September 15, 2021
Today’s post highlights the challenges and benefits of managing tire pressure in cold weather, and explains why Canadian drivers need to check inflation levels more often. Read on or contact your local TIRECRAFT to speak directly with an ASE-certified tire pressure expert near you.
“It Pays” To Manage Tire Pressure In Cold Weather
Research by the Tire and Rubber Association of Canada (TRAC) shows that nearly all (90%) drivers believe they are responsible for protecting the environment by ensuring that their vehicles are as fuel-efficient as possible, and the vast majority (96%) agree that maintaining proper tire inflation plays a big part in that.
“It pays to take care of your tires,” agrees Transport Canada. “Well-maintained tires are better for the environment because they improve your car’s efficiency.”
That’s true for any vehicle, whether you’re driving on standard car tires or specialty agriculture tires. For instance, one study by the USDA Agricultural Research Service found that properly inflated tires produce nearly 25% more pull than overinflated tires, leading to reduced fuel consumption and less total field time.
But the number-one reason to manage tire pressure in cold weather is vehicle safety. When under or overinflated, tire handling characteristics start to change, your treads wear out much faster, and the risks of blowout increase drastically. It doesn’t matter how much you pay for tire performance and safety—those features only work when your tires are properly inflated.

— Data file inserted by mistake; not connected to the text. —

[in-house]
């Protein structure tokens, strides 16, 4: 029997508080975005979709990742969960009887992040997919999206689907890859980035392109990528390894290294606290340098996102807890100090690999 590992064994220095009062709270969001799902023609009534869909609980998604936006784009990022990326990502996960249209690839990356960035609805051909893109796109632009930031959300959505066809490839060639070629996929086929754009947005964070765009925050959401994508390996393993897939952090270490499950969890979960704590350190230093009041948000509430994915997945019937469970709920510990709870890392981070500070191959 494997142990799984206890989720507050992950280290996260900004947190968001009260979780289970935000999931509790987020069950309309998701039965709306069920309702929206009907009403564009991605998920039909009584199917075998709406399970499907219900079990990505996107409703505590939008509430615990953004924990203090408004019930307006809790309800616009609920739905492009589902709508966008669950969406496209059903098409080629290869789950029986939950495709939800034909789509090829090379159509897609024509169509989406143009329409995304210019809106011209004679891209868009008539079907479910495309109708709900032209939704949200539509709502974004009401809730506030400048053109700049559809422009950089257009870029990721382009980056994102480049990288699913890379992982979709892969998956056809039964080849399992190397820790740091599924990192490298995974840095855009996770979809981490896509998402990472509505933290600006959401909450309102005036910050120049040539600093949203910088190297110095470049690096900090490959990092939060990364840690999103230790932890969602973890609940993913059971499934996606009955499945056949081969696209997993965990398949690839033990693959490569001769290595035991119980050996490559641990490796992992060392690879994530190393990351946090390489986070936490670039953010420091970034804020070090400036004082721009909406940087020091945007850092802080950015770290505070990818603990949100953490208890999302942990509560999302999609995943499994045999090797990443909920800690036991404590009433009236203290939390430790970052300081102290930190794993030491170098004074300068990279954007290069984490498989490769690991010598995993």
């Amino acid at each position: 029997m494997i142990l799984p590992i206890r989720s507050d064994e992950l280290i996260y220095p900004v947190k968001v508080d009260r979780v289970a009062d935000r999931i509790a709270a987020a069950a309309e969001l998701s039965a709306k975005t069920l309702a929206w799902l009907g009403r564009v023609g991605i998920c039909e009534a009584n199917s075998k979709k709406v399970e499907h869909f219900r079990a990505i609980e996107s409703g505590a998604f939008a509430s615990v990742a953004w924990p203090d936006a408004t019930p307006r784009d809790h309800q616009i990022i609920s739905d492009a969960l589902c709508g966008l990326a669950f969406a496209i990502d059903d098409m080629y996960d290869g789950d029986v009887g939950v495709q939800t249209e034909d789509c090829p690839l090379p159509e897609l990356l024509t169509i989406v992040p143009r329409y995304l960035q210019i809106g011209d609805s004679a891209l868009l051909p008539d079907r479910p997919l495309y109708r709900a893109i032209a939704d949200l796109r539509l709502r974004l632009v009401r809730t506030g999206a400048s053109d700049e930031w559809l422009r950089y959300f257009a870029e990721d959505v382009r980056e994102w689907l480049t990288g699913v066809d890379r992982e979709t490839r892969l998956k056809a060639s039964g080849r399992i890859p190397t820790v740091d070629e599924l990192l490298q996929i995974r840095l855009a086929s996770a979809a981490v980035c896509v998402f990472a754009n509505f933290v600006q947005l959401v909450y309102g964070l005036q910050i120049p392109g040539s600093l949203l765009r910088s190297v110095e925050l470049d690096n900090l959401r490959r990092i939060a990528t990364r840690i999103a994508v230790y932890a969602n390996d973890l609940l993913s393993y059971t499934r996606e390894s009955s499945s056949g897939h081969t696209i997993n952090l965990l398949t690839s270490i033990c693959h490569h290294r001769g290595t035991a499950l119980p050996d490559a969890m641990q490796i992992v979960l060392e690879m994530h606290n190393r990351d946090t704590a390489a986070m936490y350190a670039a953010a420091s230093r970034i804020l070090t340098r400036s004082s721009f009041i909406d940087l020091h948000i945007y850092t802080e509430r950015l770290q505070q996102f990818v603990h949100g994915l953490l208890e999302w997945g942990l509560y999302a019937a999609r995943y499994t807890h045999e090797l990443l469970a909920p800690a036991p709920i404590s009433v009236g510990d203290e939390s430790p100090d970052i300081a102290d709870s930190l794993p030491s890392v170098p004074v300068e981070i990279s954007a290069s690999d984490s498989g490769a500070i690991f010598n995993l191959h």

Canadians Fail To Manage Tire Pressure In Cold Weather, Study Shows
Unfortunately, most drivers aren’t doing enough to manage tire pressure in cold weather.
According to TRAC’s 2018 Tire Inflation and Maintenance Study, the majority of drivers (86%) measure their tire inflation pressure only once every 6 months. Similarly, in one study by the National Center for Statistics and Analysis, researchers found that nearly one-third (30%) of all drivers only check tire pressure when their vehicle is being serviced, and a further 26% only check “when they seem low.”
This simply isn’t enough to optimize tire pressure in cold weather, not in Canada, where even chilly fall days can bring about significant pressure loss. In fact, tire pressure drops about 1 pound per square inch (PSI) per 10 degree-drop in temperature. Factor in another 6-18 PSI lost over 6 months of driving—and remember, the average recommended rate is only 30-35—and you’ll see how easily you can dip below recommended minimums.
How To Manage Tire Pressure In Cold Weather: Contact TIRECRAFT
Whether you need to buy a quality handheld tire pressure gauge, or you want to leave your tire pressure maintenance up to the pros, you’ll find everything you need at your local TIRECRAFT. After factoring in your unique vehicle type and local weather conditions, our ASE-certified technicians will advise you on a tire pressure maintenance schedule, then fill your tires to the optimal level and send you on your way. And thanks to the rewards offered through our customer loyalty program, you save even more money for every dollar you invest in your tire pressure maintenance.
To book a free consultation with a certified TIRECRAFT technician near you, use the Find a TIRECRAFT tool.Back